So while New Yorkers can now smoke marijuana legally, there is not yet any way they can purchase it. Buying it in Massachusetts, or another state where it is allowed, is still not a legal option, as transporting marijuana across state lines violates federal laws.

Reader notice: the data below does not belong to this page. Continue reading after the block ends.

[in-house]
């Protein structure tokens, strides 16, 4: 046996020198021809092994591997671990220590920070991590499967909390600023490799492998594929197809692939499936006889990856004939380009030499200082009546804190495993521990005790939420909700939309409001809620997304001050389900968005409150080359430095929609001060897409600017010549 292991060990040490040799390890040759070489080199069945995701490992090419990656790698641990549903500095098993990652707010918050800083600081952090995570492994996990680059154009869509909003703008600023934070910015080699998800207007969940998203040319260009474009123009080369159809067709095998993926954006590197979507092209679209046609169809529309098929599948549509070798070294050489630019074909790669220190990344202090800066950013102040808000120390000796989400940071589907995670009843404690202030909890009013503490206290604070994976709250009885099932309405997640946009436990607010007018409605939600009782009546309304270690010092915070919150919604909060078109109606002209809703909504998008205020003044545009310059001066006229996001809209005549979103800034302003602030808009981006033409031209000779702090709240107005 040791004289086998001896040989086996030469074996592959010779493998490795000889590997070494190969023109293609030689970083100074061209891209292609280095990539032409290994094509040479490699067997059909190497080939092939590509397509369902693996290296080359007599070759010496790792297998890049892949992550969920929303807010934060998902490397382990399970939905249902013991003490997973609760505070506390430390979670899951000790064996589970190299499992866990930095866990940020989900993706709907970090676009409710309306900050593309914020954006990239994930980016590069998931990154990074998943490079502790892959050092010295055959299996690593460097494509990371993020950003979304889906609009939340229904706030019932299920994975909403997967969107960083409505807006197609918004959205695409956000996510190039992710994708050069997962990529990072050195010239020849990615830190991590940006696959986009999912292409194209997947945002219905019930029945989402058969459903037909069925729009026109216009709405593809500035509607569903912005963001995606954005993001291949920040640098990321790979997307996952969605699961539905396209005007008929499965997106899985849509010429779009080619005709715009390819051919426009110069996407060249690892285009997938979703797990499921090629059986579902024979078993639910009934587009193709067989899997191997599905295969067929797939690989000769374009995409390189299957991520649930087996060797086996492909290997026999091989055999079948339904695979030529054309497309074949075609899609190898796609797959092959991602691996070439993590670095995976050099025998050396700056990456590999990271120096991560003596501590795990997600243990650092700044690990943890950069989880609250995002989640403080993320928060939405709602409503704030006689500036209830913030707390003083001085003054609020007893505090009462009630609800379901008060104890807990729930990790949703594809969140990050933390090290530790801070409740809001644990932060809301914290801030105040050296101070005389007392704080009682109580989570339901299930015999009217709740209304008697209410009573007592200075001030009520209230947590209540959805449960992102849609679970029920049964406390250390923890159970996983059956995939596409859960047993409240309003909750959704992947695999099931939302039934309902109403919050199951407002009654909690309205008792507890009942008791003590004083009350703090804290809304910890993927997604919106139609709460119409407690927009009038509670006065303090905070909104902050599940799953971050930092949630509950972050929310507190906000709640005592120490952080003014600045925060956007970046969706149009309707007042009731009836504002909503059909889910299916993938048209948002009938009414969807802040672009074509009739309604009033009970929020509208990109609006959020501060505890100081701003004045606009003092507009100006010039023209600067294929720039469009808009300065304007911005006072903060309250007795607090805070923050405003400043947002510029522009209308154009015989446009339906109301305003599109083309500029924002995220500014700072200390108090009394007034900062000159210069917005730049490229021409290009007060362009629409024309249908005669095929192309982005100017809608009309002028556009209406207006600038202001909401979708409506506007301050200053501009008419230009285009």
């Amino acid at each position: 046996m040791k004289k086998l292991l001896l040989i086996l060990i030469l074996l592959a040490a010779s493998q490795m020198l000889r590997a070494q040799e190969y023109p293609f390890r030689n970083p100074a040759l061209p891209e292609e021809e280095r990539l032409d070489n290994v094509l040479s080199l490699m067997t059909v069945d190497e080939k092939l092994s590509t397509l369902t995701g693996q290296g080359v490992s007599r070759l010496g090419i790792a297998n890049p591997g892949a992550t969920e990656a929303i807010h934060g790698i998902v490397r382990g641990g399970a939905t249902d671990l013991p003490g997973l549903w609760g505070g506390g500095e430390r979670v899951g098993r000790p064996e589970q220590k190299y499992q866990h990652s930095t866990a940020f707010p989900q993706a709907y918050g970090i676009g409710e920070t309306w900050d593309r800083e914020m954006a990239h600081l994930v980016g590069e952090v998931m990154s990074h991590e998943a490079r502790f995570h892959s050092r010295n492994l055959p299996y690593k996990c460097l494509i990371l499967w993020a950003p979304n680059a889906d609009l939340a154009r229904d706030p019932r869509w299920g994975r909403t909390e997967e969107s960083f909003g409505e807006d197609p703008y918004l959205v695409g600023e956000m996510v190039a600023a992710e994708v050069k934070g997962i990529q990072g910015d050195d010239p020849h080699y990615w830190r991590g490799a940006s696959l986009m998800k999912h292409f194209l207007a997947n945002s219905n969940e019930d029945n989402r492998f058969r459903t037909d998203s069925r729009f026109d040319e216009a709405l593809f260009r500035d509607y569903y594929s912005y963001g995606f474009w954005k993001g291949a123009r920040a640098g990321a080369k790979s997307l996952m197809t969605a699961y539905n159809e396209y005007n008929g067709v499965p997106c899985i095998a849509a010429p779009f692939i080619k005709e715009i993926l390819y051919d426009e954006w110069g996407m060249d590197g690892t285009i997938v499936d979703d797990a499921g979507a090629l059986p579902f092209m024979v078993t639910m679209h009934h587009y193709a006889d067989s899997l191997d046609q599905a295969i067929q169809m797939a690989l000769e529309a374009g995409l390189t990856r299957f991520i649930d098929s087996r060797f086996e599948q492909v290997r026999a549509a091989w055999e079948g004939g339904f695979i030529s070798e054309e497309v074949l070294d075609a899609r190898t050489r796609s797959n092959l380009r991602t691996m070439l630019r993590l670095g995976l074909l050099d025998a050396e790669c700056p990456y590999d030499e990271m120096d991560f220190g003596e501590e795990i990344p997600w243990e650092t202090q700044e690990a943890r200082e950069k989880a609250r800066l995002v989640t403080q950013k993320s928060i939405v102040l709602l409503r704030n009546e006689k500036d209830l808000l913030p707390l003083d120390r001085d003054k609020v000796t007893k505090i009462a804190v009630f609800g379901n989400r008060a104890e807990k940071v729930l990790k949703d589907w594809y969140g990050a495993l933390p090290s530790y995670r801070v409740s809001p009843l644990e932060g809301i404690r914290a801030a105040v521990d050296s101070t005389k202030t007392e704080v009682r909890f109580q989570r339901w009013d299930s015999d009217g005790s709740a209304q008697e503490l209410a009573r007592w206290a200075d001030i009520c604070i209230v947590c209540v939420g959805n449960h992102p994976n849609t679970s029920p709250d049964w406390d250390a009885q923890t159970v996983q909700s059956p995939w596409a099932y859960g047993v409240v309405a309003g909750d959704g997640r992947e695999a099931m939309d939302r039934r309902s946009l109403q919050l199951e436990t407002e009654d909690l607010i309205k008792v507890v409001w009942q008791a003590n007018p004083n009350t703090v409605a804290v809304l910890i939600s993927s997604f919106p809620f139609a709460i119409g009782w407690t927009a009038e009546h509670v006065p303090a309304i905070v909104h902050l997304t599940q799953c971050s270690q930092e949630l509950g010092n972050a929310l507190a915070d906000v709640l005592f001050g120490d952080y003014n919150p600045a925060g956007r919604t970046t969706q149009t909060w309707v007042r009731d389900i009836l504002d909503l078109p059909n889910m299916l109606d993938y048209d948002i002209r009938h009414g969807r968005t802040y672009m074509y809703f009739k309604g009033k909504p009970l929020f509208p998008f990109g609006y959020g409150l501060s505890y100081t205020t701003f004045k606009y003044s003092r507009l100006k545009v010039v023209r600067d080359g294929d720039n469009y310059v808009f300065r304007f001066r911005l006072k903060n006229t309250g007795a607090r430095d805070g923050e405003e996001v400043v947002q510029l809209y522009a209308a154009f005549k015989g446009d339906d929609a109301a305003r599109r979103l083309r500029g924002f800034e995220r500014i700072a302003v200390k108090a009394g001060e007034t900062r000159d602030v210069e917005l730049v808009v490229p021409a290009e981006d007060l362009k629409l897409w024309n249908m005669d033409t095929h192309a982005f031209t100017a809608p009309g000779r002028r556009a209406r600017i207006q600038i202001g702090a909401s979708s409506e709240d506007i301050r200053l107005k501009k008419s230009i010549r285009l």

Towns, cities, and villages will may opt-out of allowing licensed adult-use cannabis retail dispensaries within their limits, and pass local laws and regulations governing the time, place and manner of the operation of the stores and on-site consumption sites. So, expect lots of talk about this issue in every town, city, and village, with votes by the end of the year. The Daily Mail and the Register-Star talked to many local leaders, who are all not saying yet if they favor a store in their jurisdiction. Hudson and Catskill, with the largest local populations, would seem like logical locations. “I think Hudson is a pretty progressive city, so I think they’ll be more welcome than not, But I just need to know more about what policy is going to be behind them and how, if they do come to the city, how they can benefit the population,” Hudson Mayor Kamal Johnson said. Catskill Town Supervisor Dale Finch said he would hold community forums. “If one community doesn’t sell it, they’re going to be able to get marijuana at a neighboring community,” he said. “People who want to use it are going to use it. We need to figure out what’s the pulse of the town of Catskill.” Hunter town officials discussed the issue last year as it was being proposed, but did not come to any decisions. Supervisors in Windham, Athens, Coxsackie, Greenport, Philmont, Kinderhook, Ancram, and Chatham were also surveyed in the story, but would not commit to any position on the issue. “For the town of Gallatin which I represent we don’t have any commercial or retail outlets,” Gallatin Town Supervisor John Reilly said. “So this would be kind of a moot point for us. We’re a town without a town.” Local governments may enact stricter rules on marijuana use, prohibit retail dispensaries, or cannabis lounges, and impose small civil penalties but are not allowed to “completely or essentially prohibit a person” from lawful marijuana use.